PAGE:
But Senator Olympia J. Snowe, Republican of Maine and another sponsor of the proposal, said it did not preclude an investigation by the committee if the subcommittee found that one was called for.
Oh Miss Havisham, maybe you shouldn't be allowed to leave the grounds of Satis House where everything, including your sanity, crumbles? It doesn't preclude an investigation? Where's the promised investigation, by Roberts, of the intel in the lead up to the invasion/occupation? Aren't we all still waiting on that?
Someday Snowe may have her awakening, running through the halls of Congress screaming,
"I did not know what I had done. What have I done! What have I done!" Too bad for the nation that it's not two young lovers' fate at stake but that of the entire country.
Back to the love slaves in the article:
On Tuesday, Senator Chuck Hagel, Republican of Nebraska and another author of the proposal, called that notion "laughable." Mr. Hagel said he and Senators DeWine and Snowe were "three of the most independent Republicans" in the Senate and added, "I have never been accused of buckling to White House pressure."
Oh Chuck, tell it to Sibel Edmonds. Your "indpendence" on that issue meant nothing more than you said her charges seemed credible and then you dropped the ball, remember?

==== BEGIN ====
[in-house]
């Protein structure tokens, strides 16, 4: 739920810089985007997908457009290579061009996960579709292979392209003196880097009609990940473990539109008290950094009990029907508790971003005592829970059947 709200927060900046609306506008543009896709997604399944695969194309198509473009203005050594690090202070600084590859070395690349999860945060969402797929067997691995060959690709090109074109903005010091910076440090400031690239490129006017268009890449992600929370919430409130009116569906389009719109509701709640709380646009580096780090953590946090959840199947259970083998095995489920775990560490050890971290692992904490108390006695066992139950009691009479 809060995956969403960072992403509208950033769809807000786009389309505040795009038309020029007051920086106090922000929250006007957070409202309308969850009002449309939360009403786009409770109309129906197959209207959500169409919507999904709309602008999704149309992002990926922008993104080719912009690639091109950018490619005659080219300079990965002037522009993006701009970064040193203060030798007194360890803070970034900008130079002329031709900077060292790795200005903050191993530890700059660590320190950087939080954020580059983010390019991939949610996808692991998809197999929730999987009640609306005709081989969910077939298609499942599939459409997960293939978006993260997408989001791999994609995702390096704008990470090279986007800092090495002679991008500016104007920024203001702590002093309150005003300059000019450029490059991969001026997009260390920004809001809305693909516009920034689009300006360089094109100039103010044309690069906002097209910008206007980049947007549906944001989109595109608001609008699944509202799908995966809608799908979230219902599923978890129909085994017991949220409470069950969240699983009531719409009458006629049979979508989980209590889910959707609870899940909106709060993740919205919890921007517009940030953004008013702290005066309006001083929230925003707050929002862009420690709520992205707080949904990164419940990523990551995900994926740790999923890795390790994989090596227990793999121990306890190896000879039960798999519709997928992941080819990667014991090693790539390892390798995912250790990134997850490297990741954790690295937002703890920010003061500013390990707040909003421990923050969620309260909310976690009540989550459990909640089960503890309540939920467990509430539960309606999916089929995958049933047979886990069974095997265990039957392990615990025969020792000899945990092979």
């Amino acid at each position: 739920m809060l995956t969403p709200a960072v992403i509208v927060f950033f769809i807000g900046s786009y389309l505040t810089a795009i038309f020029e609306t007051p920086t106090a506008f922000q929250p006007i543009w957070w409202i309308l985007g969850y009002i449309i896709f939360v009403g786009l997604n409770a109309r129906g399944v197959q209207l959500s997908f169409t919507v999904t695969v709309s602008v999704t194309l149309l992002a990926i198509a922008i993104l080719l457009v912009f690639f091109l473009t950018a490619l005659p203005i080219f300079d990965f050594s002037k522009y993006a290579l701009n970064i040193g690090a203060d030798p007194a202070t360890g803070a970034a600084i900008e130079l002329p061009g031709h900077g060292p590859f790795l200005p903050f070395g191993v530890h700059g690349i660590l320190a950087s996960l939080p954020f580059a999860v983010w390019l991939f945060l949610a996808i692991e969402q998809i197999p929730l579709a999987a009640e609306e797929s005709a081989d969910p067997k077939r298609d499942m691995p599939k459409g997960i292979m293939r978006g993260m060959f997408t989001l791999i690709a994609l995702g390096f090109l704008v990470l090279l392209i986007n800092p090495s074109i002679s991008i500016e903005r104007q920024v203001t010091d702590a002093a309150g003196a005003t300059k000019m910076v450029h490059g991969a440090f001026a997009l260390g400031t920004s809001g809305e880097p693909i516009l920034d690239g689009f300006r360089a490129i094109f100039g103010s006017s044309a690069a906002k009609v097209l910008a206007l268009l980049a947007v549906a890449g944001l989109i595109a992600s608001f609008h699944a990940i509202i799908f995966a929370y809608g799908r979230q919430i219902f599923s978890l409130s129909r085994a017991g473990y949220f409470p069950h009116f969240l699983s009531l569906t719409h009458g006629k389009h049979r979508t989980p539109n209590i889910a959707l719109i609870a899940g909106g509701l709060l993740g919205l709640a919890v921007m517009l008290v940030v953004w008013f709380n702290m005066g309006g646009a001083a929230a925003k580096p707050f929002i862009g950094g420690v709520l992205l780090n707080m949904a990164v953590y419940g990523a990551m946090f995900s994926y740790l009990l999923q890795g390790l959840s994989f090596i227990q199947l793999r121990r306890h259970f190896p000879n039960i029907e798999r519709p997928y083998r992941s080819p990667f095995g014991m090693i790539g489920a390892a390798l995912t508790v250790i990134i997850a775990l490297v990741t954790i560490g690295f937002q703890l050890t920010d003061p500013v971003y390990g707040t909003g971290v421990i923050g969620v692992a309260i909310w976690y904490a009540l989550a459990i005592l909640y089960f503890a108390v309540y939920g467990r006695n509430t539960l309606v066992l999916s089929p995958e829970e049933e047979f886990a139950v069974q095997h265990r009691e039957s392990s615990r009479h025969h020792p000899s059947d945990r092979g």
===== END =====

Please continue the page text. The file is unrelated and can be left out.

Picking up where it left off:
They're making a mockery of checks and balances, judicial oversight, the Bill of Rights and just about anything else you can toss out. And why? What did Gonzales say yesterday:
Attorney General Alberto Gonzales made clear Wednesday that the White House is not seeking congressional action to inscribe the National Security Agency's monitoring into U.S. law, even as members of Congress negotiate with the Bush administration about legislation.
Gonzales maintained the program is legal the way it is.
That's from Katherine Shrader's "Gonzales: NSA Program Doesn't Need a Law" (Associated Press). But the only "need" love slaves think of is their own need to prove their servitude. They've now done just that.
Martha notes Dan Eggen and Walter Pincus' "Ex-Justice Lawyer Rips Case for Spying:
White House's Legal Justifications Called Weak" (Washington Post):
A former senior national security lawyer at the Justice Department is highly critical of some of the Bush administration's key legal justifications for warrantless spying, saying that many of the government's arguments are weak and unlikely to be endorsed by the courts, according to documents released yesterday.
David S. Kris, a former associate deputy attorney general who now works at Time Warner Inc., concludes that a National Security Agency domestic spying program is clearly covered by a 1978 law governing clandestine surveillance, according to a legal analysis and e-mails sent to current Justice officials.
Kris, who oversaw national security issues at Justice from 2000 until he left the department in 2003, also wrote that the Bush administration's contention that Congress had authorized the NSA program by approving the use of force against al-Qaeda was a "weak justification" unlikely to be supported by the courts.
Lucky for the White House, the love slaves of the Senate are willing to pass over the courts.
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the new york times
david d. kirkpatrick
the washington post